For the Foolish investor, the time might be now. Investing in some of the smaller stocks now might mean greater profits in the long term. But be careful where you put your money. With so many players in the chip maker market, finding those few winners might prove elusive.

Arunava De does not own shares of the companies mentioned in this article. Intel and Microsoft are Motley Fool Inside Value recommendations. Intel is a Motley Fool Income Investor recommendation. The Fool owns shares of and has bought calls on Intel. Motley Fool Options has recommended a diagonal call position on Intel. Motley Fool Options has recommended a diagonal call position on Microsoft. The Fool owns shares of Applied Materials, Microsoft, Qualcomm, and Texas Instruments. Alpha Newsletter Account, LLC owns shares of Microsoft. Try any of our Foolish newsletter services free for 30 days. We Fools may not all hold the same opinions, but we all believe that considering a diverse range of insights makes us better investors. The Motley Fool has a disclosure policy.

Read/Post Comments (4) | Recommend This Article (24)

Comments from our Foolish Readers

Help us keep this a respectfully Foolish area! This is a place for our readers to discuss, debate, and learn more about the Foolish investing topic you read about above. Help us keep it clean and safe. If you believe a comment is abusive or otherwise violates our Fool's Rules, please report it via the Report this Comment Report this Comment icon found on every comment.

  • Report this Comment On May 10, 2011, at 3:13 PM, puck42nt wrote:

    Intel is seriously undervalued. Chip sales are being driven not only by PC's but also servers that run the Internet along with Windows, Mac and Linux platforms. Unlike MSFT Intel dominates all of these. With the new technology breakthrough for low power devices, INTC is the one stock to own for the future. With earnings increase of 30% in the last quarter the stock is still trading at barely 10x future earnings. A P/E of 15-20 would yield a stock price north of 40.

  • Report this Comment On May 10, 2011, at 5:05 PM, techy46 wrote:

    Agree, Intel should be trading in 25-28 range not 20-23 range. If Atom 3D penetrates mobile space by year end then range could go 27-30. Microsoft is in the same boat but with NOkia nad now Skype they should move to 27-29 range and if Nokia pans out by early 2012 range goes to 29-32. It's going to be a realyy interesting horse race once the popularity of mobile is neutralized.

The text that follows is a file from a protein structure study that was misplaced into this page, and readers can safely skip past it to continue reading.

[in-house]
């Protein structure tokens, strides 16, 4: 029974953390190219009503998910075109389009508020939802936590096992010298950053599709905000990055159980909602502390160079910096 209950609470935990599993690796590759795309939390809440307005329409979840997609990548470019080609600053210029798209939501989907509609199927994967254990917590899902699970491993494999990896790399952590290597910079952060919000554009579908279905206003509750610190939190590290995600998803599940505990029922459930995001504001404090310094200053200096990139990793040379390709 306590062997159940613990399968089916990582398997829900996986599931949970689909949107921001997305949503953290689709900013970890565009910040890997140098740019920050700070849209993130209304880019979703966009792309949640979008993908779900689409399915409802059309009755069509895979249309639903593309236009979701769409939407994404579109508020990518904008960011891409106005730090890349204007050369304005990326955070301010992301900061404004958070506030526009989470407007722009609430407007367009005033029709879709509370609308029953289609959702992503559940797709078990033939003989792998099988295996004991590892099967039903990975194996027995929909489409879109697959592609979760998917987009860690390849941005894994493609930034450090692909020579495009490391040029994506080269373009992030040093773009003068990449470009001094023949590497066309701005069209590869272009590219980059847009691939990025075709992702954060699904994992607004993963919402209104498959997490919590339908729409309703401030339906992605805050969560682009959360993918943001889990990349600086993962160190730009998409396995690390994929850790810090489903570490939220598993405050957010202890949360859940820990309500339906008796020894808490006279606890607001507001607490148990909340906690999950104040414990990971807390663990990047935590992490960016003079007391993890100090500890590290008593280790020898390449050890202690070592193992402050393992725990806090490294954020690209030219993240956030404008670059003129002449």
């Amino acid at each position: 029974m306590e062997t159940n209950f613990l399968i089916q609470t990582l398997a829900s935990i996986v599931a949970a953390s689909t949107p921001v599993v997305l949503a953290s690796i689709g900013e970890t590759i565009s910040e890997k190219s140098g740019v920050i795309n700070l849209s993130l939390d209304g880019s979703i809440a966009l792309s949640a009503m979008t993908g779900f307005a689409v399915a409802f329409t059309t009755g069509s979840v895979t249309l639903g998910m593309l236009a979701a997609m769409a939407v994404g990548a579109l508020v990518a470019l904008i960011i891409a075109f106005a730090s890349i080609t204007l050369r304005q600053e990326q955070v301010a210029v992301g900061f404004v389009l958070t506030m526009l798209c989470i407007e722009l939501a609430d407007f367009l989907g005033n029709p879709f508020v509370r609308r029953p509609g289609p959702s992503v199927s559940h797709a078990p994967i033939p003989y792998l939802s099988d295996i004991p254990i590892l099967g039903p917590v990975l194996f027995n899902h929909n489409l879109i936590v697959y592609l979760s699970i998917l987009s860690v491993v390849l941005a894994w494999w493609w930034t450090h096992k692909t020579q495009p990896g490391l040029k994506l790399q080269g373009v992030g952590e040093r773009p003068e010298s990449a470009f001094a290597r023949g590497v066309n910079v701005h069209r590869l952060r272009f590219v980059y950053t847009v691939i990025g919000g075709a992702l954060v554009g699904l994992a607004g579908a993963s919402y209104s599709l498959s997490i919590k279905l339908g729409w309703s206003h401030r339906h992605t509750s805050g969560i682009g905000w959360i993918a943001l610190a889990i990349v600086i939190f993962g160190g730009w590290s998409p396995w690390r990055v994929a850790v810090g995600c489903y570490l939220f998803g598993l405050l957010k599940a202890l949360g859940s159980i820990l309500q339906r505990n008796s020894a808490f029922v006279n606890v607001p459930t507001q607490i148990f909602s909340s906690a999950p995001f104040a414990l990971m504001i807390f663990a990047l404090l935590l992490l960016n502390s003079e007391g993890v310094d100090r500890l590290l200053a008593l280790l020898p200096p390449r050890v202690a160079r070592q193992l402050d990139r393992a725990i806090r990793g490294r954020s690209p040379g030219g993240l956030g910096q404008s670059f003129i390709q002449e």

• Report this Comment On May 10, 2011, at 5:47 PM, russfischer1013 wrote:

    That hit a new low watermark for meaningless bag of words,

  • Report this Comment On May 10, 2011, at 6:46 PM, CMFSoloFool wrote:

    The new Intel 3D chip is revolutionary in technology, this is for certain. But it's not just the technical breakthrough that is crucial, it's Intel's capacity, their scale, and their ability to consolidate features into their processor chips that makes them a potential juggernaut. There enormous success in PCs and Servers, over 80% of the market share, is where the honed that ability, and now that they have a low-power chip suitable for mobile they will focus that same ability on the mobile space. That ultimately drives down cost, improves margins for the gadget makers, and gives them a way to differentiate.

    As already mentioned, an ATOM 3D is already in the works and will be ready later this year, so a tablet-ready chip with 37% more processing capacity, which consumes half as much power is going to be ready for mass deployment before end of year.

    In addition, also bear in mind that Intel is currently the top producer of SSD, and they have been working on a special optical interface for SSD, which further strengthens their creds for a significant entry into the disk-less mobile space.

    I am personally betting on Intel, and frankly I would not be all that comfortable right now putting new money into ARM. Bear in mind that ARM is 2 or more years away from delivering a 64-bit chip, so it is unlikely that ARM will make a significant move upmarket into PCs or Servers, especially now that Intel has further solidified their technical lead.